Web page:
David McCarthy, president of the venerable St Michael’s Lawn Tennis Club in Blackrock, told Keith Watterson how a ‘back to basics’ refocus on the pure pleasure of participation has helped tennis in Cork through its most challenging period.
With summer here, and Wimbledon on the horizon, tennis is back on the radar, but the high profile of major tournaments belies the tough time many local clubs have had coping with the rigours of recession.
Clubs in Cork and throughout Ireland have struggled to maintain memberships due to financial pressures and time commitments, and to bring back to the game those who have bowed out of the sport over the past decade.
But David McCarthy, president of St Michael’s Lawn Tennis Club in Blackrock, envisages a bright future for tennis in Cork, due to a “back to basics focus on participation, fun and positively engaging the communities where clubs are based”.
“To use a well worn phrase, we’re seeing the green shoots of recovery, at all levels, from juniors right up to veterans,” Mr McCarthy says, attributing the steady growth in members to the emphasis on creating an “atmosphere of enjoyment”.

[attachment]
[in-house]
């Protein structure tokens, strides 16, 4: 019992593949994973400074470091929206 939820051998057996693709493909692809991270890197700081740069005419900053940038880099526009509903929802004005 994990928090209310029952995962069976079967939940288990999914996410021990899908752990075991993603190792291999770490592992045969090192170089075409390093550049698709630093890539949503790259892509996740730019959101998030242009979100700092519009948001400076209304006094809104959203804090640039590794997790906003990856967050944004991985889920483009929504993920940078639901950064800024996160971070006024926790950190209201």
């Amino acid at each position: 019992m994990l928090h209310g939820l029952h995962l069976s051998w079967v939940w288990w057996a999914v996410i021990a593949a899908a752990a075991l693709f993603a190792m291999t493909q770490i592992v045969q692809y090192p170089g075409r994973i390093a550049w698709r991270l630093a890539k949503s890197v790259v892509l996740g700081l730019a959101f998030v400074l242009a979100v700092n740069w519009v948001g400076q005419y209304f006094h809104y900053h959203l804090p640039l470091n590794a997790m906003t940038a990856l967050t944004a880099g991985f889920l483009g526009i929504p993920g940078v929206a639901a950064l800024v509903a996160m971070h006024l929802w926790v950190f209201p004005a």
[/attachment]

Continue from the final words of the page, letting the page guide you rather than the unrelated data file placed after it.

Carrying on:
An open door approach has been crucial. “Club membership costs are relatively low these days. We tell anyone who’s interested to come along and try it out. All you need is a t-shirt, shorts and a pair of runners. If you don’t want to invest in a racquet upfront, they’re available at the club to borrow. If you enjoy it, great; think about joining the club. And if you don’t, you will not be put under any pressure.”
“We see our role as creating interest in tennis, making it attractive, whatever a person’s age or level of ability. After that, it’s up to those who have opted to try it out. Rather than pressurising people into membership, it’s much more effective, and rewarding, to watch someone, perhaps in their 30s or older, who has never played before, being bitten by the bug,” he says.
Mr McCarthy admits that over the past few years, particularly during the cockier years of Ireland’s illusory economic boom, people were getting into tennis to compete, and voluntary committees at the smaller clubs almost inevitably lost sight of the fundamentals of this unique sport.